As soon as I left college, I decided to keep long hair. Having studied in Cantonment School and College, I never had the leeway to do this thus far. Whenever my hair grew an inch, it attracted the immediate attention of my teachers.

  • 7 march speech

    What makes a speech great?

    This October, UNESCO recognised Bangabandhu Sheikh Mujibur Rahman's March 7 speech as part of the world's documentary heritage. One of the most influential speeches of the country, those 20 minutes at the Ramna Race Course inspired tens of millions of Bangladeshis and laid the seeds for the country's freedom.

  • The revolutionary concept of width

    About two years ago, James May, mop-haired British TV personality and certified automotive encyclopedia-on-legs, was still presenting for Top Gear, the BBC's acclaimed show on cars.

  • word-vomit

    Words, words everywhere, but not one to trust…

    The power of words can move a nation to war, or spread the spirit of love and hope, and in-between, arouse a whole range and scale of passions and emotions in men that may change their fortunes forever.

  • The colonial hangover in academia

    The colleges and universities established during the colonial period have, hitherto, contained, concealed and, in many cases, carried out this colonial purpose in the subcontinent.

  • Darwin: The portal to Asia

    Tucked in a remote corner at the tip of the Northern Territory (NT), Australia, lies a little known city called Darwin—first named in 1839 by John Lort Stokes after his former shipmate and evolutionist Charles Darwin.

  • Unforgettable jingles of the silver screen

    I woke up one day with a song stuck in my head. For the longest time, I couldn't recall where it was from. After two hours of obsessive tinkering on YouTube, I found that what I was remembering was one of the catchiest tunes from a Star Ship commercial of the 90s that would appear on BTV.

  • The 'other' side of the Wall

    Envisaged as vast, impregnable structures in their inception, walls have been proclaimed to defend realms and their inhabitants from invaders for time immemorial. The same can be said to apply to the Wall in George RR Martin's A Song of Ice and Fire series, televised on-screen as Game of Thrones.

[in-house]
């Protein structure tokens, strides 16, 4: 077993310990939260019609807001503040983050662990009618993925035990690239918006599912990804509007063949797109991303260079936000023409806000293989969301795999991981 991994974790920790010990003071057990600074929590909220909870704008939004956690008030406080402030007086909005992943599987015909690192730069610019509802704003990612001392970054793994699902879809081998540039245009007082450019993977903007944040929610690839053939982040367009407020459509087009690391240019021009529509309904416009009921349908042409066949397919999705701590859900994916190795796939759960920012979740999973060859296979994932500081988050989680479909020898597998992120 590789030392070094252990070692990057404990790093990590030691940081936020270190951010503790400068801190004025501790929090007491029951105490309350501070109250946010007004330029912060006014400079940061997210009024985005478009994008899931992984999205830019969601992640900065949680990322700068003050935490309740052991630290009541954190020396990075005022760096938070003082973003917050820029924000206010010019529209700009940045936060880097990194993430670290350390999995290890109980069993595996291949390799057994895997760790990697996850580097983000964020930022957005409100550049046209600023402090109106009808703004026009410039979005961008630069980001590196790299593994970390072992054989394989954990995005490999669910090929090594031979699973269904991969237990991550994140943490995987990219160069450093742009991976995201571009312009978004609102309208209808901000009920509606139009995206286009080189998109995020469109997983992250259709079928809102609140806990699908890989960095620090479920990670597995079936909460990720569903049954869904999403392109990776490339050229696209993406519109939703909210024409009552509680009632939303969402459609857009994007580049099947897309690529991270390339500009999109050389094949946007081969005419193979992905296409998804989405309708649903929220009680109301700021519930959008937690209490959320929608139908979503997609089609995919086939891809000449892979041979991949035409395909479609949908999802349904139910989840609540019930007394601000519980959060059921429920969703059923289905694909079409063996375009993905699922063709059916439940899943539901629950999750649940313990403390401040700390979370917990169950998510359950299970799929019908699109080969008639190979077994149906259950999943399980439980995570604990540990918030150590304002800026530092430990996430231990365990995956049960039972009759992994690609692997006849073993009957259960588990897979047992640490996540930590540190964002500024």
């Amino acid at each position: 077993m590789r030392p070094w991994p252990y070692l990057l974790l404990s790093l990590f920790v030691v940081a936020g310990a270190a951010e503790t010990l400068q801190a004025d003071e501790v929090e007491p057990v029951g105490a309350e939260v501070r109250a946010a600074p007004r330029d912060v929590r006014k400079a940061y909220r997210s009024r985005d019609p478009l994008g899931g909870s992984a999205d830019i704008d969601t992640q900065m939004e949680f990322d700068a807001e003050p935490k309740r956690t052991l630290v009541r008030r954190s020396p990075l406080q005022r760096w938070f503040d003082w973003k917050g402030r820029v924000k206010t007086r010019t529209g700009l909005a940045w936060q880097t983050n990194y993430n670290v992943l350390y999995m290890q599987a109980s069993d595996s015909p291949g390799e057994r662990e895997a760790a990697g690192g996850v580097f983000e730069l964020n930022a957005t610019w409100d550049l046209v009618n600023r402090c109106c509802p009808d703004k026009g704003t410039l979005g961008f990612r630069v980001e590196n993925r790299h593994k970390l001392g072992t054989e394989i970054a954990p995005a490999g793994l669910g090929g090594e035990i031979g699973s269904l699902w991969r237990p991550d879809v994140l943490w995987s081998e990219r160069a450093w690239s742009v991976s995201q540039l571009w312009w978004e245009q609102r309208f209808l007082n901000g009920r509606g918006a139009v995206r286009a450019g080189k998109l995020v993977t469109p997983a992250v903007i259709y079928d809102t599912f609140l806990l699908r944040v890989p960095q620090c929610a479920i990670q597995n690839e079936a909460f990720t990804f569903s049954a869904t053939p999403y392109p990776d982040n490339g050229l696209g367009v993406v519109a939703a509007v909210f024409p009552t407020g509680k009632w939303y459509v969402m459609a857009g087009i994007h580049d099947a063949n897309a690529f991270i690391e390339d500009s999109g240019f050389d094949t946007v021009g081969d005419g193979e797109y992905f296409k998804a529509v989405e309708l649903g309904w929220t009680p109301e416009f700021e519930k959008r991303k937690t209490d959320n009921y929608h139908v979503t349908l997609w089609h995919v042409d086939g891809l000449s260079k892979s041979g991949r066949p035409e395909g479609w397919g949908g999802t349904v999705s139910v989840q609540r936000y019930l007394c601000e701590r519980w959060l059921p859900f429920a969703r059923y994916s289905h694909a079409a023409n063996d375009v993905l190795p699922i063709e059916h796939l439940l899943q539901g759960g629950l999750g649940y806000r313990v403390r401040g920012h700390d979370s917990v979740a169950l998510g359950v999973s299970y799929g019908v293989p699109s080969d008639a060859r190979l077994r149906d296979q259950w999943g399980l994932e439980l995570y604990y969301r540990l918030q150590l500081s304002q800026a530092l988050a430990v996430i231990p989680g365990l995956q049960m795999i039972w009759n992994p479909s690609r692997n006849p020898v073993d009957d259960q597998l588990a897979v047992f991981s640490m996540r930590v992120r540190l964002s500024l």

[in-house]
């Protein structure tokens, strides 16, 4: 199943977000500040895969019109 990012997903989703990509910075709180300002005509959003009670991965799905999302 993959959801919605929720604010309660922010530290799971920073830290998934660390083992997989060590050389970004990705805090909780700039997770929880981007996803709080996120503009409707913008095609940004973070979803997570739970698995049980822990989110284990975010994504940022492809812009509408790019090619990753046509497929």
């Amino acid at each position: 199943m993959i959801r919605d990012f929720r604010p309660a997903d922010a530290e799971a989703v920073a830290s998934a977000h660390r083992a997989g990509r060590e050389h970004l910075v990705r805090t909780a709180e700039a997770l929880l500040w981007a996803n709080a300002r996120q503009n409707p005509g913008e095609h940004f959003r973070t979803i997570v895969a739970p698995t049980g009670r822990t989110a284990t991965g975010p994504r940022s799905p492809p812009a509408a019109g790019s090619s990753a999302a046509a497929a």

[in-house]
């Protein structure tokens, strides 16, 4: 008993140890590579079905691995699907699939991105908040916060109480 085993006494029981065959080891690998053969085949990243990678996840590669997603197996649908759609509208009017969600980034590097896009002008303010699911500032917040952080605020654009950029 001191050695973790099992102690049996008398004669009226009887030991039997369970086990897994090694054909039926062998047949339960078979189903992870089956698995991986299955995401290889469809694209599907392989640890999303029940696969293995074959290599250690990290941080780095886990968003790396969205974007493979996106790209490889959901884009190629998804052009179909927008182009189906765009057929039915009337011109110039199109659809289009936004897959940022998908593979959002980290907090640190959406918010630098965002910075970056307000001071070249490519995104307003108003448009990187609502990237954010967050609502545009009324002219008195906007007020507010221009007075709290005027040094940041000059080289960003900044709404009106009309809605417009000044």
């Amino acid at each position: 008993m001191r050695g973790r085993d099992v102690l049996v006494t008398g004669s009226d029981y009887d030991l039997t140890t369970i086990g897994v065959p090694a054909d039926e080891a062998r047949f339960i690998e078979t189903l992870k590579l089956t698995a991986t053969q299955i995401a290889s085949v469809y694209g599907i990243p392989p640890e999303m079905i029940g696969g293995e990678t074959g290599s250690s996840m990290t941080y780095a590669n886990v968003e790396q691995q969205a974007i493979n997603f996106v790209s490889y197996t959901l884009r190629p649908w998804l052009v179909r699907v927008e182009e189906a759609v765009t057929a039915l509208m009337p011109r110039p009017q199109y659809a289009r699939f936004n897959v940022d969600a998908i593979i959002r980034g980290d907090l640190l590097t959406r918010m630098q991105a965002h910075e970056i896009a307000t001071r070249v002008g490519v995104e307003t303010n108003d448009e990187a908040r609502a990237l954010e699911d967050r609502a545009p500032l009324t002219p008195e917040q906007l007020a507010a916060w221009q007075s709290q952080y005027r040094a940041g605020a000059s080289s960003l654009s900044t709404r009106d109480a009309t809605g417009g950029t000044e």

• Surviving our long distance marriage

    Courtesy of studying and working in different countries, the vast majority of my half-a-decade long marriage has been long distance.

  • (Un)passing thru' Jahangirnagar with 'radiant, cool eyes'

    56 students were charged with attempted murder and sedition for speaking up against the police brutality that left three students of the 'Protibader Naam Jahangirnagar' road safety movement severely wounded by gunshot and countless others injured.


    It is the first day of the Bengali New Year and our national identity seems to be in a state of predicament.

  • Anandabazar's alt-journalism

    Here in Dhaka last year, at a conference on the future of print media business, DD Purkayastha, CEO of ABP Group, the parent company of Anandabazar Patrika, said of the paper's digital strategy: “We are giving what our readers want.”

  • Do You Recognise the Patriarchy?

    A system of society or government in which men hold the power and women are largely excluded from it.

  • Do Doctors Need Handwriting Classes Now?

    Do you remember the times you got a prescription that looked like bad artwork? That is a doctor's handwriting. But why is it so bad? And do they need handwriting classes?

  • No one left for Nasiruddin Shah to idealise

    A few months back Nasiruddin Shah was denounced over his remarks on late Rajesh Khanna. The same Nasir was eulogising late Om